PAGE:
Additional photos can be found at

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  1. We went to Dooby's a few months ago for a late lunch. Service was awful, when it was there. The lone waitress told the people sitting on the patio she was too busy inside to serve them. The food was pretty bland too, so we were very unimpressed with the whole deal. The hummus was terrible. I was tempted to look up the Pita Jungle that's down there because we've had much better food and service there.

    1 Reply
    1. re: Firenza00


      Thanks for the input. That let's me know that the service wasn't just an "off night" thing. They clearly know the service issue is a problem, so I am hoping they will be making some changes.

    2. was the gyro meat the chicago style spiced meatloaf or was it unprocessed cuts of meat?

      3 Replies
      1. re: kindofabigdeal

        I had the gyro platter when we went, and it was horrible. All the slices I got seemed to come from the dried-out edges of the meat. It was crunchy of all things and not very much flavor. Seth's team may of had better luck, but this was almost the worst gyro I've had in Phoenix. I had it the one time we got dragged to Matador downtown, and I'm not sure which was worse.

        1. re: kindofabigdeal

          Madge said it was "regular gyro meat" but seasoned well, but I don't really know what "regular" means since I didn't have any of it. I wish I could give you a more complete answer. Sorry.

          1. re: Seth Chadwick

            No prob. I asked because my first, and the majority of the gyros I've had were in greece, where it's steaks on a spit rotisserie roasted, like tacos al pastor. When i got back here I was shocked to find that typical gyro meat was like an enormous sausage, even in otherwise very good restaurants. I never saw these in greece, though they are common in other parts of europe. I'm always interested to see how different restaurants do their gyros.

        2. I fully agree with your review. I am not sure what is worse, the hummus or the service.

          The hummus is quite tasteless and has a horrible texture. All of the hummus that I have ever had before was quite creamy and smooth, and bursting with flavor, but this seems as though they mashed it with a fork.

          I have been twice at lunch time. The first time I was alone and the service was only moderately slow. However, on my second visit with a friend, we waited so long that we were on the verge of leaving the place two times and were talked into staying by the server both times with empty promises that the food was on its way.

          When we finally received our meals we were shocked when the cook came outside and set at the table next to us and lit up a cigarrette. He said that he was sorry it took so long for the food, but they got a rush and weren't prepared. I would note that there were probably three tables with patrons inside and no one else on the patio with us.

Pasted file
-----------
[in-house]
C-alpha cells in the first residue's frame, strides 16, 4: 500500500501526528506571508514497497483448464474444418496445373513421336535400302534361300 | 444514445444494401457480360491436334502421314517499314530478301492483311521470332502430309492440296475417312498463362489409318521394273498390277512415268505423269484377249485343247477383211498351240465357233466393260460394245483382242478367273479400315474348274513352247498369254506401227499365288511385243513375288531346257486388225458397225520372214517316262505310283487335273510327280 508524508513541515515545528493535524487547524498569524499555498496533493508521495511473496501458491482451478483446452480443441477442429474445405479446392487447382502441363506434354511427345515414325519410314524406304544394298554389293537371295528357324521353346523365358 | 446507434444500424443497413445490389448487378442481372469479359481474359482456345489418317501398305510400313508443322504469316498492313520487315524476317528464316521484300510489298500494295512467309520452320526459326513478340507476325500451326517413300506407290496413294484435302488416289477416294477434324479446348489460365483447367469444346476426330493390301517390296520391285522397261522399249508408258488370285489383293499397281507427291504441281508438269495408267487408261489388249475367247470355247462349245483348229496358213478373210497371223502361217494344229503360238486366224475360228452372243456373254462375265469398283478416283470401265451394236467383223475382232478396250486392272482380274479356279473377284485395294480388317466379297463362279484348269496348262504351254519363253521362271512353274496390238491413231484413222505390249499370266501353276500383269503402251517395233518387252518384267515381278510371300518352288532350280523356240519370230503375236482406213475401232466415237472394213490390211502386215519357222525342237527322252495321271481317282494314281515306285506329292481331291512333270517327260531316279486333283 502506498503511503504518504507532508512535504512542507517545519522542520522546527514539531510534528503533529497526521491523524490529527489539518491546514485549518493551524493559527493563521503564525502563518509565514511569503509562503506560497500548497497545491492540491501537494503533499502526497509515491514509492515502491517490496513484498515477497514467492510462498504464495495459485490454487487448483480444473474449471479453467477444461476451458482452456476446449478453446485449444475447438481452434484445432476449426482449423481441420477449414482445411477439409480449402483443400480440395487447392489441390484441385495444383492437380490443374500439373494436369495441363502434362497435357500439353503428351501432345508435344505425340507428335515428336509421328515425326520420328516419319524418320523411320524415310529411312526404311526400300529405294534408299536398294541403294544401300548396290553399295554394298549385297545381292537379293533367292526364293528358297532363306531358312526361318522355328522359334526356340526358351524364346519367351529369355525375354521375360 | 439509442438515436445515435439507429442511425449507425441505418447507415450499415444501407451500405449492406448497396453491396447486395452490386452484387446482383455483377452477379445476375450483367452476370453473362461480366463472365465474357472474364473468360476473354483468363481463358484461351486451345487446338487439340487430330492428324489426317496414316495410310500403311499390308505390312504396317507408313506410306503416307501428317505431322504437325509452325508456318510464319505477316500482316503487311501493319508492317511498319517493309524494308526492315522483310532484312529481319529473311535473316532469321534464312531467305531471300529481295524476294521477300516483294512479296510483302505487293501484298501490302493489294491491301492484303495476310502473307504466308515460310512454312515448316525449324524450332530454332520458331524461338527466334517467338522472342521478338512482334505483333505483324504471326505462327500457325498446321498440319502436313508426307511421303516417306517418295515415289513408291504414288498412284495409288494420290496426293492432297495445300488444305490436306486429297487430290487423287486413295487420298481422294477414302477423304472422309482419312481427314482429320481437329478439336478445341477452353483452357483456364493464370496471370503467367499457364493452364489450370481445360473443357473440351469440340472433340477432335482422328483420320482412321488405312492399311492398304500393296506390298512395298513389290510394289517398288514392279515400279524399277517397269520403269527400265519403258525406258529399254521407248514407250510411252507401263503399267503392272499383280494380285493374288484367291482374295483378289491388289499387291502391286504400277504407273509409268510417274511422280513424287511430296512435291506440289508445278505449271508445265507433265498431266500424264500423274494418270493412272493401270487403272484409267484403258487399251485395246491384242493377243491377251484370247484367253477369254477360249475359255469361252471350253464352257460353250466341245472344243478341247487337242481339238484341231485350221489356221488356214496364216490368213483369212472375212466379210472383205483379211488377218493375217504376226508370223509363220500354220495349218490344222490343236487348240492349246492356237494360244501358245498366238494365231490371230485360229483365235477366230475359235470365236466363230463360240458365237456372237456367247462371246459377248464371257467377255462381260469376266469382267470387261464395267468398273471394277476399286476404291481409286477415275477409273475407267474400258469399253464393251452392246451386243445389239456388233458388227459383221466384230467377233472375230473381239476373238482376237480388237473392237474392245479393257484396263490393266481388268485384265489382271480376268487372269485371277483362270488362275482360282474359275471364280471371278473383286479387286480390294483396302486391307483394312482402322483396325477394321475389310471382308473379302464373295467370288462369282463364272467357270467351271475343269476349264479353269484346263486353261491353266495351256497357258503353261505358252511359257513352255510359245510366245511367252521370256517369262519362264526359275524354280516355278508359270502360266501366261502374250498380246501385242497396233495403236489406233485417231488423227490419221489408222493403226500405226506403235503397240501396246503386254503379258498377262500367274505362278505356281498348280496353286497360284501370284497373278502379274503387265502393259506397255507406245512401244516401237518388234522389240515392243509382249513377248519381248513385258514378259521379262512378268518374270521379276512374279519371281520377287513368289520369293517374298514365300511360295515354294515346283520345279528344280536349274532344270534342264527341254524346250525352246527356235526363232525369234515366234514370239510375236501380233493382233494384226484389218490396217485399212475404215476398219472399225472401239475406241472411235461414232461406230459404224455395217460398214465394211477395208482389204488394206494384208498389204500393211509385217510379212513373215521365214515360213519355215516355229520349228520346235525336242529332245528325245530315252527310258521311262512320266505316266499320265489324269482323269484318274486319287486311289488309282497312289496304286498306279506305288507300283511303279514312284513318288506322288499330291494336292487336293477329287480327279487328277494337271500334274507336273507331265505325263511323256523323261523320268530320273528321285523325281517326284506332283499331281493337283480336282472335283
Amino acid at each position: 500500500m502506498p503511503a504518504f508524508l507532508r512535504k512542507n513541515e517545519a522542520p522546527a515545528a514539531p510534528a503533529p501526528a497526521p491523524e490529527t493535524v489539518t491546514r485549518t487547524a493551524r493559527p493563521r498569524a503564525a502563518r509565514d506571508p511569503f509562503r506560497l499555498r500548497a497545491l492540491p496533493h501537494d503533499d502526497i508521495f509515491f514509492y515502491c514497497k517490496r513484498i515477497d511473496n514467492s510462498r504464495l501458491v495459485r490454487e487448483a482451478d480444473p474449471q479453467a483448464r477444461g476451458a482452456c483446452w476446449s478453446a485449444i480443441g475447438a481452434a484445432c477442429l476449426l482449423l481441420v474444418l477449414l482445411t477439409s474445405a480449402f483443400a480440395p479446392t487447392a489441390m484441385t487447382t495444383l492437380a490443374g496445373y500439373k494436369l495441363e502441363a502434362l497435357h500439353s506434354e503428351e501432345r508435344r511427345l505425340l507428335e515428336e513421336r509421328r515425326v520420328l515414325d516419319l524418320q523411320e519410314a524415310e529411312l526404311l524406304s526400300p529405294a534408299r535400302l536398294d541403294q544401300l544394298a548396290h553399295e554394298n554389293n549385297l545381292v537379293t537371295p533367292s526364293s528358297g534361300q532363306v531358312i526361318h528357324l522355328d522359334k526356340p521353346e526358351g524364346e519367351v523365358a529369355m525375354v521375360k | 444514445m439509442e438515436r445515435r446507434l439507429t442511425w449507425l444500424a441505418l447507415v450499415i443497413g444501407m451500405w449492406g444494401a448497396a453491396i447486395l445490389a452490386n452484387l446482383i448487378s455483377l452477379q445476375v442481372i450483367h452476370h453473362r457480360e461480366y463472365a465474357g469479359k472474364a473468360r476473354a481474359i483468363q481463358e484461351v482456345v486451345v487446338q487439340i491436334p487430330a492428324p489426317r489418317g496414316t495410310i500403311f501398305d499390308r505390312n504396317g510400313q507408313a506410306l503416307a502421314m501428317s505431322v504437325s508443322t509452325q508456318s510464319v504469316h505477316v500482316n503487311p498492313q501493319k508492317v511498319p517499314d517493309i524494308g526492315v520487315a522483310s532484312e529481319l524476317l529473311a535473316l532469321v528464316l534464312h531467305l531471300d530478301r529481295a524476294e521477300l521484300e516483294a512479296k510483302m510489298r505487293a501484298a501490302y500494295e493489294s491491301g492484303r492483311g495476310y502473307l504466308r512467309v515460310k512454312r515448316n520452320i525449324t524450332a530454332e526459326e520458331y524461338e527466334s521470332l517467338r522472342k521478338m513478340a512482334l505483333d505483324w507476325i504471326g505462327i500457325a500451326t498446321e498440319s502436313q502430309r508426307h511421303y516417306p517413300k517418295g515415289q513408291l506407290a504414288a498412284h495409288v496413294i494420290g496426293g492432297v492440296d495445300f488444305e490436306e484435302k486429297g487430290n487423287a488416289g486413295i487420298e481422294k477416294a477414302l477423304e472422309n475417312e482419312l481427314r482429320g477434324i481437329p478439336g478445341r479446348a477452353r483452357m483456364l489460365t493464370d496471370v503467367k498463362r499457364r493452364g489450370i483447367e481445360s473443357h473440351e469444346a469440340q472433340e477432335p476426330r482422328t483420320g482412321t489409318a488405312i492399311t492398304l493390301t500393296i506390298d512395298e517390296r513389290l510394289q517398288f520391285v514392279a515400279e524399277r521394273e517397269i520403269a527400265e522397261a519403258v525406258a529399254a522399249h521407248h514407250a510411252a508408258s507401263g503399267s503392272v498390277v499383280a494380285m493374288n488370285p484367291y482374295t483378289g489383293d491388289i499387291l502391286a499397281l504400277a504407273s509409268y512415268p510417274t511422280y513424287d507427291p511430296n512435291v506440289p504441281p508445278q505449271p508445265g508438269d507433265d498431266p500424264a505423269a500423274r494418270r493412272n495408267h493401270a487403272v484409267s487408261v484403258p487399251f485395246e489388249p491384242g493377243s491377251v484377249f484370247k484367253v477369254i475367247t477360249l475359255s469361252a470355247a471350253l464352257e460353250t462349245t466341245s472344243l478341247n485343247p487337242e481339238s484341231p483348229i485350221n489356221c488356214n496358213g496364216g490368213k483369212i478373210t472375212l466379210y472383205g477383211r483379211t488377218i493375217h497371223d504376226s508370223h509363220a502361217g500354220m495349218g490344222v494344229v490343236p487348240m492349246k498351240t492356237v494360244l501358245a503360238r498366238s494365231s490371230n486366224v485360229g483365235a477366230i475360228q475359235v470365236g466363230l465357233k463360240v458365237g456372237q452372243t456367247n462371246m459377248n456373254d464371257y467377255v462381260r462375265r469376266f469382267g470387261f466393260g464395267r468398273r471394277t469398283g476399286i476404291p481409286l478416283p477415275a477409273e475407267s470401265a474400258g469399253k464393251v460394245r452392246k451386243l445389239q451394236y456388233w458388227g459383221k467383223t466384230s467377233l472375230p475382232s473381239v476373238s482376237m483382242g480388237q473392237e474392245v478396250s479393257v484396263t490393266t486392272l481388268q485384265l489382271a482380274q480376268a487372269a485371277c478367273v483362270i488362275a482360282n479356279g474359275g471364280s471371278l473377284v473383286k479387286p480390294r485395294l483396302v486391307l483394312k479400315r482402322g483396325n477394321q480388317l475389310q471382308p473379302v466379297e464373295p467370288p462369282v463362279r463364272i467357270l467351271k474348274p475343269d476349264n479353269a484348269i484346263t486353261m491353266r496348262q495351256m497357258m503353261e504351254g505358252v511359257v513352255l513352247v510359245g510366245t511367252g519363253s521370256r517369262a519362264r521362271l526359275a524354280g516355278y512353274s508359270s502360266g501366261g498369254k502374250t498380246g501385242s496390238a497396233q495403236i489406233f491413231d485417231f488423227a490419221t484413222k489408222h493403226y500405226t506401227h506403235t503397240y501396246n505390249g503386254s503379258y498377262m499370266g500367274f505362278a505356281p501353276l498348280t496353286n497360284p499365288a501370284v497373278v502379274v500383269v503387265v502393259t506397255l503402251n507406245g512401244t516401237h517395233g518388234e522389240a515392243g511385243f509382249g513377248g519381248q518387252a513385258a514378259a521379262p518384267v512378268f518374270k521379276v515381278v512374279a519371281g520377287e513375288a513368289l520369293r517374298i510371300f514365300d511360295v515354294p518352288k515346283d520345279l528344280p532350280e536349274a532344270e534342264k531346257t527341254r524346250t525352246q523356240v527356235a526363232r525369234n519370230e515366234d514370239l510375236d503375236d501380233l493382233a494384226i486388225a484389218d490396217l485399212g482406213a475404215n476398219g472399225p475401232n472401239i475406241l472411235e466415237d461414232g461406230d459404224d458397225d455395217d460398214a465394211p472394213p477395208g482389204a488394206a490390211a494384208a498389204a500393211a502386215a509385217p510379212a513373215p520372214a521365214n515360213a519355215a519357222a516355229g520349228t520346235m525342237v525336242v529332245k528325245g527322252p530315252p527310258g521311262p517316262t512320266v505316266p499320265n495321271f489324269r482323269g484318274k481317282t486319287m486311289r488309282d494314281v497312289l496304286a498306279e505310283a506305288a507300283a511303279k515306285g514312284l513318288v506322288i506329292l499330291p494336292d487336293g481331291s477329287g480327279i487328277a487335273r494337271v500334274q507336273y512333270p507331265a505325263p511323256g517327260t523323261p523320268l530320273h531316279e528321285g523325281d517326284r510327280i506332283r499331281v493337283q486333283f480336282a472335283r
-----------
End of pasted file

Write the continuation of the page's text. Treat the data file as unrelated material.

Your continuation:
I did enjoy the falafel here but was appalled by the price. I am used to paying $0.50 for a falafel, but here it is about three times that for one falafel ball.

          1. We like Dooby's., Giado's next store is a frequent shopping location for me for staples at home so we'll pop in for lunch or dinner at Dooby's sometimes when we run up there. Dooby himself is such a great guy...and the food is good so I guess we overlook the service. If we go for dinner we usually go early before 5 so that may also be why it hasn't bothered us as much...they aren't so busy yet maybe that it's really bad.

            I'm glad you liked most of your dinner...but sorry to hear that service is becoming a factor there based on yours and others experience...

            1. Hi Seth,

              I really enjoy Dooby's. It's not often that you get the chance to sit Indian-style on a little pillow with your sandals off in a restaurant, lol. I really appreciate that part of it. The service can be slow, but people go there for a social experience. They want you to come in and stay for two or three hours if you like. They are very laid back, obviously, and now that the place is getting popular, people are coming in wanting a quick dining experience and that's just not what Dooby's is about.

              I do think the food is quite good. I have had the Chicken Schwarma there, and I loved it. I also love their lentil soup.

              1 Reply
              1. re: jasonaz

                I like the lentil soup a lot too. I think I like it because it isn't creamy and pureed...I like the brothiness and whole lentils as a change from what you nornally find in restaurants.